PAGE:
New Report Shows Social Change Is A Priority For Americans
Economic crises, environmental challenges and political unrest around the world are constant themes in the news. Yet a new survey shows that Americans are doing more to address these and other social challenges. The results of a Walden University/Harris Interactive survey show that more than nine in 10 (92%) Americans have taken action to engage in positive social change in the past year and that more than three-fourths (77%) say it is important to them personally to be involved in social change.
| Posted in Volunteerism on Oct 23, 2011
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The Social Change Impact Report, commissioned by Walden University and conducted online in March 2011 by Harris Interactive among 2,148 U.S. adults, provides a detailed picture of the state of social change engagement in America. Results show that Americans have a strong belief in their own power to effect change with nearly nine in 10 adults (85%) agreeing that they can make the world a better place by their actions. Fifty-two percent say they are most likely to personally get involved in social change in the future as individuals acting on their own or in informal groups.
Education is the Most Important Issue
When it comes to social change issues, education is the most important issue on American’s minds and will play a key role in the future of social change in more ways than one. According to the survey:
- Adults find education to be the most important social change issue (40%), followed by health issues (35%) and poverty issues (33%). Education will also remain at the forefront of social change issues in the future, with 63% of respondents stating it will be very important to address.
- Most adults believe that elementary, middle or high schools (80%) and colleges or universities (80%) will have the same or larger role in social change in the future.
"The findings in the Social Change Impact Report underscore the absolutely critical role educational institutions play in social change by equipping individuals with the tools and practical knowledge needed to address some of society’s greatest needs," said Jonathan Kaplan, president of Walden University. "The survey also affirms the power one individual has to make a profound difference in his or her local community and around the world."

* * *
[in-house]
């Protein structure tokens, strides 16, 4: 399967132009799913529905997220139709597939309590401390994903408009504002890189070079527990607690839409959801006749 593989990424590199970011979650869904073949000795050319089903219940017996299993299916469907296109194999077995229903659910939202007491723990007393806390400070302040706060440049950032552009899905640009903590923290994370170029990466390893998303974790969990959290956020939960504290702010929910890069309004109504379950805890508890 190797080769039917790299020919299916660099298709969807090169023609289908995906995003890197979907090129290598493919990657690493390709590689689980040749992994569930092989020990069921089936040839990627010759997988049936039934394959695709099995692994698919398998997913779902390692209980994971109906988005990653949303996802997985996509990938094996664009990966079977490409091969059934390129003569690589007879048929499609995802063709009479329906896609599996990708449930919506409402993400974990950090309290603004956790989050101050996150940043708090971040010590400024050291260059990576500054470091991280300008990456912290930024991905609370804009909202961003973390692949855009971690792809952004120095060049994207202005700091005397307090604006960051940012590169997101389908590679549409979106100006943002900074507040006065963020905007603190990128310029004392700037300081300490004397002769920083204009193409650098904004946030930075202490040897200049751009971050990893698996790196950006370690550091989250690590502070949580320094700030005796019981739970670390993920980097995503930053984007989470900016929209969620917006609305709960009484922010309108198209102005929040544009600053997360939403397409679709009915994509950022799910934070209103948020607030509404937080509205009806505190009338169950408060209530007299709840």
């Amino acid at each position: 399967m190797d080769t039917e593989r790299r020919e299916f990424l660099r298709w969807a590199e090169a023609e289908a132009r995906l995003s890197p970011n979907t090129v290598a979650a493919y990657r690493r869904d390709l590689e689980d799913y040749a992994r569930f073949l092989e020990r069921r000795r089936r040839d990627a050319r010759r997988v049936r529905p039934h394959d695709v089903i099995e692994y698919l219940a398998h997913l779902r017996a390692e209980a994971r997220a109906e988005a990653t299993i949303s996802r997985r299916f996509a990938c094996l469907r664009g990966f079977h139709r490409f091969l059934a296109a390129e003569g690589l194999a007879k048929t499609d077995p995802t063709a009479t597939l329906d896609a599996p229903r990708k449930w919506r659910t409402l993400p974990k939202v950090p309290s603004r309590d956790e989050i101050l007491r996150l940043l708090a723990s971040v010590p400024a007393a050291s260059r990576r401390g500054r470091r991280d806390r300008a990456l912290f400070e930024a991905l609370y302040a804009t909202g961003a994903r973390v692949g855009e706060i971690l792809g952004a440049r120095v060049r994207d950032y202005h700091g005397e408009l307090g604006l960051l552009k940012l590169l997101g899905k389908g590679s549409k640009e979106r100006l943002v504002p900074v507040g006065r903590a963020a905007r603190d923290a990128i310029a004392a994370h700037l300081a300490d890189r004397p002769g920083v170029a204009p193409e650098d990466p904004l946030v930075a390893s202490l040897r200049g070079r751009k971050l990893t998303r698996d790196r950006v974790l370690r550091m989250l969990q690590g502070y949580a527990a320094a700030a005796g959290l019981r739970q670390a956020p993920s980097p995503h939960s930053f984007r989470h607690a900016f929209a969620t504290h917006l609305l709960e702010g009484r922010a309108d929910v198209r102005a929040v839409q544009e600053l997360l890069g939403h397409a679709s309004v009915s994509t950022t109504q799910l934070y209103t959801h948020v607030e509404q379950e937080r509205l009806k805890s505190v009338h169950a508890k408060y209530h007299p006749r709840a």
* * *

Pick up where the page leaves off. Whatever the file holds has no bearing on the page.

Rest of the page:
Digital Technology is a Game-Changer
Results of the Social Change Impact Report show that digital technology empowers individuals to get involved in positive social change issues faster and more frequently than ever before.
According to the report, most adults believe the world will become more globally connected in the future, with 83% agreeing that the world’s economies, trade, competition and cultures will become more integrated. They also believe social change issues are both local and global, with 88% stating the best way to have an impact on the world is to make a change at the local level.
- Nine in 10 adults (88%) agree that digital technology can turn interest in a cause into a movement more quickly than anything else.
- Four in five adults (81%) agree that digital technology has created a fundamental shift in how social change occurs.
- A majority of adults (65%) do not believe that using social media to get involved is just a fad.
- Americans believe that digital technology enhances social change by making it easier to do many things, particularly following news and events related to social change (79%) and increasing awareness about social change issues or needs (77%).
While all generations of Americans are taking action on social change, the survey reveals that Baby Boomers (age 47–65) and Matures (age 66+) are the driving force of social change in America and are engaging at the highest levels. Members of the Mature and Baby Boomer Generations are more likely than those in Generation X (age 35–46) or Generation Y (age 18–34) to have participated in activities to engage in social change in the past 12 months (99% vs. 93% vs. 89% vs. 90%, respectively).
The Social Change Impact Report explores the key findings from a national survey conducted online within the United States of 2,148 adults (ages 18 and older). The survey was conducted by Harris Interactive between March 16 and March 24, 2011. This online survey is not based on a probability sample and therefore no estimate of theoretical sampling error can be calculated. A complete survey methodology is available upon request.
For more detailed findings from Walden’s Social Change Impact Report, visit www.WaldenU.edu/impactreport.
Social Change Social Impact Report Walden University Harris Interactive Baby Boomers
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